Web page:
By Cindy Valdez
Exeter Woman’s Club
EXETER – To see this home you will need to drive east on Rocky Hill Drive past Spruce and up the hill. When you come to the top and begin traveling down you will immediately notice the incredible picturesque view of green grassy fields and the rugged rock embedded slopes of Rocky Hill. The one story ranch designed home is on the right as you continue down the hill. Drive until you come to the gated driveway that leads to the home. Parking is alongside the road to the house.
Arriving, off to the left, you will see a pole barn which houses a seatrain saddle storage and tack building. Notice the outside twig designed table and chairs and handmade railroad tie porch leading into the storage area. There are approximately ten olive trees around and near the home which were all tree starts by Linda. When these trees matured, they were transplanted to where they are today. The home is entirely solar powered without any connection to utilities.
Walking now towards the house you will see rectangular shaped natural granite stones which were found in a nearby quarry that was operational in the late 1800s and early 1900s. These stones were then transported to the residence to line walkways, a fire pit, create benches and for decorative uses throughout the outside areas of the home.
The tour of the home now begins with the front wooden gate. Just inside, beside the walkway to the front door, there is a natural granite bench along with a row of white rosebushes and an old cattle water trough with a succulent garden in pots. The water trough was brought in by a hoist crane as were many other decorative pieces. Beyond the fenced area to the east there is a grand view of wild mustard seed fields. The entire house is surrounded by immense, beautiful scenery of natural rocks, trees and hills.
Upon entry into the home there is an old turquoise and brown chest with a pony express art sculpture and a cowhide on the entry floor. Linda said when selecting her color schemes her idea was to “bring the outside inside” and she wanted to build a “modern ranch” style home. The entryway leads to an open floor plan which includes the living, dining and kitchen areas. Notice the intriguing light fixtures with antique Edison style bulbs which create warm lighting to the home. The light over the dining table is a double longhorn design found in Arizona and was made sometime in the 1920s to the 1940s. The barn style doors lead to the guest bedroom, bath and then the laundry.
The tour now takes you into the kitchen with its bright white cabinetry and lighting. The lighting fixture over the counter was made from a wooden beam and features five old fashion drop light bulbs in cages. The counters are made from quartzite and feature a rustic raw edge. The living area has a magnificent stone fireplace with a wooden mantle. Above the mantle there is a very interesting framed 18 by 40-inch mixed media collage of original hand pulled monotypes and collographs made in 2011 by Patricia Freeman-Martin. The fragments of this picture are stitched together to create a narrative of ghostly cowboys and cowgirls watching a wild horse race from over a fence. There are other scenes depicted in this piece of art work which create the feeling as if this could be an old quilt or artifact. It is truly a beautiful piece of art.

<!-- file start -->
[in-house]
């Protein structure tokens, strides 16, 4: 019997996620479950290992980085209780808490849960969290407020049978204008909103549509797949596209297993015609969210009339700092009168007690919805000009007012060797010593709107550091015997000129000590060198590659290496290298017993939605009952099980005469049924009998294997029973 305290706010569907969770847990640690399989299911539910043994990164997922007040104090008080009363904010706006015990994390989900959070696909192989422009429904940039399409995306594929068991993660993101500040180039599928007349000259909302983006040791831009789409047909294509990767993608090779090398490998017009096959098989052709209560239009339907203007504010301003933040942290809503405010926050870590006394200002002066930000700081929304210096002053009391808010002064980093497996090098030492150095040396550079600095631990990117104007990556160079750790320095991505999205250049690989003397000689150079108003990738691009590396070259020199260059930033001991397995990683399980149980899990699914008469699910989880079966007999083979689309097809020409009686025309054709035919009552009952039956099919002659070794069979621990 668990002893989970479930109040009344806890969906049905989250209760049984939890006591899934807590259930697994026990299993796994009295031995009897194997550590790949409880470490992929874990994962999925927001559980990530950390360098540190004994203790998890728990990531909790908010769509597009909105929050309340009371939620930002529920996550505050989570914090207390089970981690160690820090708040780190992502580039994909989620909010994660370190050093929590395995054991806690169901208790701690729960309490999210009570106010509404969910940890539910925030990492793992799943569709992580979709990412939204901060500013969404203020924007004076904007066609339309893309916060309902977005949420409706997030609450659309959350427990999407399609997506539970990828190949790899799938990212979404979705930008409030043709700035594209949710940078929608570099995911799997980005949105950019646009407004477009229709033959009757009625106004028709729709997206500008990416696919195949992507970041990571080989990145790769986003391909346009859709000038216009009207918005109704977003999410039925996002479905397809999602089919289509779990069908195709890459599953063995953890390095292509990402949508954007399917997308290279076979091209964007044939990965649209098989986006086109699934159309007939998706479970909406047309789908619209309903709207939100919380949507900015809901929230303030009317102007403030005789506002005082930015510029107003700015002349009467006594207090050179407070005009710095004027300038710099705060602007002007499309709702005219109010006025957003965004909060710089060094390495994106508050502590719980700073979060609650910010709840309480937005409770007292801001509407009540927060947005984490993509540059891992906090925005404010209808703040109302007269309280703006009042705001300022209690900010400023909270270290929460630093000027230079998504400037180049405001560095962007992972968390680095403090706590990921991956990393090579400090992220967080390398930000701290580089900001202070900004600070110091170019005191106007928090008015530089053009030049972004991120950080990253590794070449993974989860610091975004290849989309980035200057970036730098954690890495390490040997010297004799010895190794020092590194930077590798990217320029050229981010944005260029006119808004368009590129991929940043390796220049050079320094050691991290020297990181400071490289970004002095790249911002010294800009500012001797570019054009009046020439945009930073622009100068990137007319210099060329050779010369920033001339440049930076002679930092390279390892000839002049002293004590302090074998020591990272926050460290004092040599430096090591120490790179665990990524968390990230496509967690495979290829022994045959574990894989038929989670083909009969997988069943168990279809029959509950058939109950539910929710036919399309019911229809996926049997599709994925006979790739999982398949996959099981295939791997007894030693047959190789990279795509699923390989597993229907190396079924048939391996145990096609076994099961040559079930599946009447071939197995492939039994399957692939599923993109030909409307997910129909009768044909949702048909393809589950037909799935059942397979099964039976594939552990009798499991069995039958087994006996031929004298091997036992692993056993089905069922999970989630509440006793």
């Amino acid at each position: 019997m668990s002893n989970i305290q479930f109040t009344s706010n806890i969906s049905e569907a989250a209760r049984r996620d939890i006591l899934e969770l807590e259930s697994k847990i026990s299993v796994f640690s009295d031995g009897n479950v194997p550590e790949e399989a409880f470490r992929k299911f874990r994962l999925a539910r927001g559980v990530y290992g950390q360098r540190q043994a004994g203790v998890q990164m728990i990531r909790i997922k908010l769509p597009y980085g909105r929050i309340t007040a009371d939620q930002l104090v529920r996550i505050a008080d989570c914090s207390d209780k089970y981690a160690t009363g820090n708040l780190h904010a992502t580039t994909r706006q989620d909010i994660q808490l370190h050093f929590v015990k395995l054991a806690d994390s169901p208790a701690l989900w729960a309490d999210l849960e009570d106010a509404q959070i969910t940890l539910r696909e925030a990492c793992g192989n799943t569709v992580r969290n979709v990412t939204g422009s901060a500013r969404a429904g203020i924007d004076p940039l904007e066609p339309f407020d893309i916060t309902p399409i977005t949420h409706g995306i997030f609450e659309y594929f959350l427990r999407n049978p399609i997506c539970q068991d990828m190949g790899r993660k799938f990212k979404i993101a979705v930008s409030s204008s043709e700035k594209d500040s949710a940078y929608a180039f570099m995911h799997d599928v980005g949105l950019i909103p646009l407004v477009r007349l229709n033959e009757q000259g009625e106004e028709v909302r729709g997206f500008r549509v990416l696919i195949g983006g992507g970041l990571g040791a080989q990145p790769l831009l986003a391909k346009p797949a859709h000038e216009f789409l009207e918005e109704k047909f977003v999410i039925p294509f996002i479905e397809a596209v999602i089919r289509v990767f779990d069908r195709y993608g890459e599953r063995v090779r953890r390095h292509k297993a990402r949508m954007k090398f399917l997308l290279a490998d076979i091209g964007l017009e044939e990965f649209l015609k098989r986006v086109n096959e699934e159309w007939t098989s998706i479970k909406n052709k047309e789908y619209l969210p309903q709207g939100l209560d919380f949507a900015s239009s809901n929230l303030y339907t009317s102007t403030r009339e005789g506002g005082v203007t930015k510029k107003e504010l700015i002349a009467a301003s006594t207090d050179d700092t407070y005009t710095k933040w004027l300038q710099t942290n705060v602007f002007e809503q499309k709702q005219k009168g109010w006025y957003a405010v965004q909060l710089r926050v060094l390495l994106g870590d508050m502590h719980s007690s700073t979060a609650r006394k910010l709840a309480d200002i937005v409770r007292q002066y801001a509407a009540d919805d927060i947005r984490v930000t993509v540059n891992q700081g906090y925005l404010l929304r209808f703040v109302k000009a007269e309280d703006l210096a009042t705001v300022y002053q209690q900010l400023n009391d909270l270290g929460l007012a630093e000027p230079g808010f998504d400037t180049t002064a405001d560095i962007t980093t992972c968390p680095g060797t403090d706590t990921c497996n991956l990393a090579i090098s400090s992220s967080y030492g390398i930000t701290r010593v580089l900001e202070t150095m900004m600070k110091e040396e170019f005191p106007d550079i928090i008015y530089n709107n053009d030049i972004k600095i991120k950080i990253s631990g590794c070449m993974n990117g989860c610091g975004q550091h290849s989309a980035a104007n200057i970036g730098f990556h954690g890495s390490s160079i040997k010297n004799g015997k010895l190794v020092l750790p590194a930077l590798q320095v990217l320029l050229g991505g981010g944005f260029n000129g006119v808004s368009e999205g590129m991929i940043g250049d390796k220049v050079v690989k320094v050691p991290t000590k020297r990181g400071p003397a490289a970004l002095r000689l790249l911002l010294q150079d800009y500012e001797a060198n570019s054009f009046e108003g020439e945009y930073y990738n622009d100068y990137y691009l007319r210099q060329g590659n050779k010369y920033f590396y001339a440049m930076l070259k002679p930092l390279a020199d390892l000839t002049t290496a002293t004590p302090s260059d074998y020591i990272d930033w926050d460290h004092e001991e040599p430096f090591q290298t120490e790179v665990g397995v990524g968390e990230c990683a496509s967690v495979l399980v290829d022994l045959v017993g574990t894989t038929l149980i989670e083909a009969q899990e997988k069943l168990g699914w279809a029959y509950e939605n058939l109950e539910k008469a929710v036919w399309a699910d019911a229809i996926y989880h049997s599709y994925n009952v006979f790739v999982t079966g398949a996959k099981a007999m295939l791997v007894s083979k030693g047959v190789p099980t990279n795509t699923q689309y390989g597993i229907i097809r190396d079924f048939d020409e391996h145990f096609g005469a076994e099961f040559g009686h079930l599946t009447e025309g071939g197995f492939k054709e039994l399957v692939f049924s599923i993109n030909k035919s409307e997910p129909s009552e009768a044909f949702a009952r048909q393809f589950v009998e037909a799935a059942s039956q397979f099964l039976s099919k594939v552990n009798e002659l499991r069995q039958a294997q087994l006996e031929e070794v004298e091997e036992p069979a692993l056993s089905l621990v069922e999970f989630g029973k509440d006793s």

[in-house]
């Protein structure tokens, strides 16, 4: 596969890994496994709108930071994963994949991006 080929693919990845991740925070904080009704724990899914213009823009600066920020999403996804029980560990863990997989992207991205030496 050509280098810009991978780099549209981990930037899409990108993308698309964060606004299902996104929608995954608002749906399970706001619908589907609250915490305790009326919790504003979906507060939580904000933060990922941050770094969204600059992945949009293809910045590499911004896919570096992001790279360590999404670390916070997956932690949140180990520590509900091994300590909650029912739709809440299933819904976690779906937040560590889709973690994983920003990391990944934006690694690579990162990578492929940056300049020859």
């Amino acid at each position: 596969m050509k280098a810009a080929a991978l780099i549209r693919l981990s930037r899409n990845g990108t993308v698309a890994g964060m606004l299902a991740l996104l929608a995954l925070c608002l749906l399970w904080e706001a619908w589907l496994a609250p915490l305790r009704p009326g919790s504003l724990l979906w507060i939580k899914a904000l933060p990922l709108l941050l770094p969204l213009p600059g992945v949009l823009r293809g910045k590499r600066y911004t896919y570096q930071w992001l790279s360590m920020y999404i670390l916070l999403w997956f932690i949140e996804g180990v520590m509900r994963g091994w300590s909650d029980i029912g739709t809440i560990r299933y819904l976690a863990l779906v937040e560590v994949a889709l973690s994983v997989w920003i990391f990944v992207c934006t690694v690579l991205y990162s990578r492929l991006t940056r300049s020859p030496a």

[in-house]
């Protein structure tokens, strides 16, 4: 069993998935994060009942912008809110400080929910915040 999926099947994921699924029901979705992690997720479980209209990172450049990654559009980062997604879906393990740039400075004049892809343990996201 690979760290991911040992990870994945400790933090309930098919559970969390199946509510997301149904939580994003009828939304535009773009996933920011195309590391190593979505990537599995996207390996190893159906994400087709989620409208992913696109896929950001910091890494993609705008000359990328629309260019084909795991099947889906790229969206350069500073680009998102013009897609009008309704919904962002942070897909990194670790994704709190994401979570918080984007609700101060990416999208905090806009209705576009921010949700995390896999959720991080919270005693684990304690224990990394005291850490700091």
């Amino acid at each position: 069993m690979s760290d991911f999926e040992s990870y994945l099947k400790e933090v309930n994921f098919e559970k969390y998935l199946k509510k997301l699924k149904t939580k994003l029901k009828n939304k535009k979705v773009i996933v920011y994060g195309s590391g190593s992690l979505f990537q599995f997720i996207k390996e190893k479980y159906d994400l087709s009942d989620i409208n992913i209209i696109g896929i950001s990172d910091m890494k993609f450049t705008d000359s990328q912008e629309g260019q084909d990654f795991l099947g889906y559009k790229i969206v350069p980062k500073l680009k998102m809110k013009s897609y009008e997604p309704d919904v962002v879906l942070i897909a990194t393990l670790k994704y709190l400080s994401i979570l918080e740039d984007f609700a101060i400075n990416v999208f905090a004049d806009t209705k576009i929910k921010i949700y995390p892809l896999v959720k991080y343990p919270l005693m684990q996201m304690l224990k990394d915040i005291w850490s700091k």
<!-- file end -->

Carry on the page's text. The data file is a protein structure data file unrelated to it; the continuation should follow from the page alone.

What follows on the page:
Also in the living room on the west wall is another great piece of art. It is a print on canvas depicting a large group of horses grazing in a field of dried grasses. A friend of Linda’s took the picture of these elusive wild horses while they were on a trip together this year in Oregon.
You will now enter the master bedroom and bathroom of the home. Entering these rooms you will immediately notice the awesome views of the mountains from the sliding glass doors and windows. You can just imagine what the sunrises look like from here! The bedroom includes several items from Linda’s travels. On a table there is a vase from Egypt along with the family branding iron. On a wall there are framed European antique lace fans which were handmade.
The home tour now takes you outside onto a patio where there is an enclosed outside shower and bathroom. Around to the west side there is a “summer patio” decorated with new flowers and plants. Past the patio there are large natural rock formations and a granite lined fire pit with granite benches. There are several sitting and dining areas on the patio. You can’t miss the incredible large hand designed cement cattle water trough in the middle of the yard with a fire feature and water fountain! Behind a barn door be sure to see the outside stainless steel kitchen with everything needed for a fantastic outside party!
You can see Linda’s home, along with three other homes on the Spring Home Tour presented by the Exeter Woman’s Club, Saturday, March 21 from noon to 4 p.m. Tickets will be available at Exeter Chamber of Commerce, By the Water Tower Antiques, and at E.t.c. in Exeter. For more information, call 559-799-3641 or www.exeterwomansclub.com.